We Are the 99%: Models of Public Opinion that Explain the Occupy Wall Street Movement
Matthew C. Nisbet, Ph.D. is Associate Professor of Communication Studies, Public Policy, and Urban Affairs at Northeastern University. Nisbet studies the role of communication and advocacy in policymaking and public affairs, focusing on debates over over climate change, energy, and sustainability. Among awards and recognition, Nisbet has been a Visiting Shorenstein Fellow on Press, Politics, and Public Policy at Harvard University's Kennedy School of Government, a Health Policy Investigator at the Robert Wood Johnson Foundation, and a Google Science Communication Fellow. In 2011, the editors at the journal Nature recommended Nisbet's research as “essential reading for anyone with a passing interest in the climate change debate,” and the New Republic highlighted his work as a “fascinating dissection of the shortcomings of climate activism."
-- Guest post by Luis Hestres, American University doctoral student.
Ever since the financial crisis hit the U.S. in late 2008, many political commentators (mostly on the Left) have wondered why public opinion hadn’t mobilized behind Wall Street reform in the U.S. as strongly and visibly as in other nations. The Occupy Wall Street movement seems like the embodiment of the sort of reaction to the crisis these observers thought missing, but still—why the delay?
A communication-centered explanation of the difficulty to reform Wall Street so far would depend largely on which view of public opinion and the nature of the public sphere (indeed, which view of democracy) you adopt. University of Pennsylvania Provost and communication researcher Vincent Price (2008) usefully describes four models of the public sphere that could potentially apply to the U.S. at various points in the debate over financial reform and other issues:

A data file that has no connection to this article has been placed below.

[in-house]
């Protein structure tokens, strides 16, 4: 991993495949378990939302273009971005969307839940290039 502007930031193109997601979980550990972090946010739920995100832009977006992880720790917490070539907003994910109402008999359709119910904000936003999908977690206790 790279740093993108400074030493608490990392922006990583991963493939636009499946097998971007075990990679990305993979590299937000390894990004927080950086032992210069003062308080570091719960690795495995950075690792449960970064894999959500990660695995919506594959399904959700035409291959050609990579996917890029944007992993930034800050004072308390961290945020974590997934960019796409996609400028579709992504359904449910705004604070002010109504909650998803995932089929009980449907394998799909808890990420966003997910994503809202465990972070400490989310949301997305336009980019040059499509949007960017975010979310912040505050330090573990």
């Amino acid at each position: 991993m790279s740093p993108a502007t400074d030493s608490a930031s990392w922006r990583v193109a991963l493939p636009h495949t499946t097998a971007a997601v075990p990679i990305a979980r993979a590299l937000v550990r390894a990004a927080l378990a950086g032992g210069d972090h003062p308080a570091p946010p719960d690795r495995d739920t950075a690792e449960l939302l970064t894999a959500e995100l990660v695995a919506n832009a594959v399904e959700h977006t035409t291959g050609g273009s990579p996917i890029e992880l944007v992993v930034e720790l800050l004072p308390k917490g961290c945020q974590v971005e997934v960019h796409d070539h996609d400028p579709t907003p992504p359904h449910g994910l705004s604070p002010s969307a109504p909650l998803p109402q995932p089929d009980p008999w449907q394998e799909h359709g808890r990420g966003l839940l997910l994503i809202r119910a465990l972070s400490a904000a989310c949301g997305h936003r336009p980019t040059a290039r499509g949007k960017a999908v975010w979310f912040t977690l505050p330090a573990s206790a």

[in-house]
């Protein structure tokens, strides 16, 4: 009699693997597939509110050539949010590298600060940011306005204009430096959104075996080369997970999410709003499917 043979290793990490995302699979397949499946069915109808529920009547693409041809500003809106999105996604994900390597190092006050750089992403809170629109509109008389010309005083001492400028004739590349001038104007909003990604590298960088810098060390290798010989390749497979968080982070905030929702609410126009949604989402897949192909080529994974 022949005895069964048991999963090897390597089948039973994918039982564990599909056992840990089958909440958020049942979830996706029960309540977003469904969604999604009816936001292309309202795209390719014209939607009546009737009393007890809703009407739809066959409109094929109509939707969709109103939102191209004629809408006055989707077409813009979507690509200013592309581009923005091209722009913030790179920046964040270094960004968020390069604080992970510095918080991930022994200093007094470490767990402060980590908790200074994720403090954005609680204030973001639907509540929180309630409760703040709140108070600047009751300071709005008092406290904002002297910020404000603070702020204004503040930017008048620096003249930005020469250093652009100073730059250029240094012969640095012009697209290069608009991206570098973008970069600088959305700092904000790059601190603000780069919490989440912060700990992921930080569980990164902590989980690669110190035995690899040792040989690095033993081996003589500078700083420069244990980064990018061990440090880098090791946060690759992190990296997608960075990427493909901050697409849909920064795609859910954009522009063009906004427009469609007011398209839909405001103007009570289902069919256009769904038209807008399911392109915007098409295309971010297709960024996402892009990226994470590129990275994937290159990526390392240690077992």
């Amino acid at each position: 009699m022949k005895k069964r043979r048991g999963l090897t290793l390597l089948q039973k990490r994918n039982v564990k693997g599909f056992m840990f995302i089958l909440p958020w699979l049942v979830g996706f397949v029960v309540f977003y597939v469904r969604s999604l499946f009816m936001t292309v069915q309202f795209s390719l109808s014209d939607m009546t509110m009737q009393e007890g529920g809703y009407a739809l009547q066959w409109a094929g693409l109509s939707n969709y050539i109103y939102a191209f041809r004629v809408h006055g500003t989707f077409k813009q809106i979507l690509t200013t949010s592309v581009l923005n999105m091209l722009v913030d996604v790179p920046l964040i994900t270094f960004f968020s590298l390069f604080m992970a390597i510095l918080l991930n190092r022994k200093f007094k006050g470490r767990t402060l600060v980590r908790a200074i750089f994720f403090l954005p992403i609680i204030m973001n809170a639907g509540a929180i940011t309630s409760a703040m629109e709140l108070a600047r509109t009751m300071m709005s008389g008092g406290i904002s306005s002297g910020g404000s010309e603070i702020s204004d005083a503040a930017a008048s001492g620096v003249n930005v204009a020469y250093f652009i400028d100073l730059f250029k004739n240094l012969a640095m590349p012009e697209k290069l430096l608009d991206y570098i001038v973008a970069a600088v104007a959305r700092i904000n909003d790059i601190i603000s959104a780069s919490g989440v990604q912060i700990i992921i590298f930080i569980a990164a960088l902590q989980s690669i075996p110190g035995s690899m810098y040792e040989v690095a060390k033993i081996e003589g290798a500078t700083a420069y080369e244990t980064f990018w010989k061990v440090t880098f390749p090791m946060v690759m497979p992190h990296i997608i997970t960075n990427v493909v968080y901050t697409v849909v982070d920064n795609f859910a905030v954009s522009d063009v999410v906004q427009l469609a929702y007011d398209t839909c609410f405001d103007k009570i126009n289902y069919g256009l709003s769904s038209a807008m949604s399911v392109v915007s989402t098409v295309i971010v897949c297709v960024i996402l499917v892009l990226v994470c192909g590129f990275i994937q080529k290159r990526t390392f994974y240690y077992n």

The Competitive Elitism model: Under this model, the participation of citizens is limited to expressing their opinion through the ballot box. Otherwise, public opinion and decision-making is left to policy-makers, bureaucrats, experts and other elites. Public opinion becomes a matter of elites trying to convince each other of the rightness of their policy positions. As Walter Lippmann (1922) argued, the role of experts under this model is to explain complex issues to decision-makers and to manufacture consent from the public.
The Neo-pluralist model: This model emphasizes the role of intermediary interest groups such as labor unions and advocacy groups, as well as “issue publics”—smaller segments of the population that have a much higher level of interest and policy expertise on particular issues. These “issue publics” guide the opinions of others when these issues are debated, thus creating a “division of labor” among the population that keeps decision-making relatively anchored to popular wishes.
The Participatory model: This model emphasizes vigorous citizen participation, discussion and engagement in the public sphere. Drawing heavily from Jürgen Habermas’ work on the notion of the public sphere, this model argues that mass media and public opinion polls lull the citizenry into treating politics as a spectator sport, and that the antidote lies in providing spaces for citizens to discuss public issues, come to consensus through those discussions, and to express their preferences in a manner that has weight in policy decisions.
The Legal/neoliberal model: This view amounts to a form of libertarianism that sees state efforts to alleviate social inequalities as inevitably coercive and likely to curtail individual liberty. To varying degrees, this view has become widespread in the U.S., as evidenced by the wave of financial deregulation we have experienced for the past 30 years and in other more subtle ways too, such as the frequent use of the “marketplace of ideas” metaphor to describe public debate.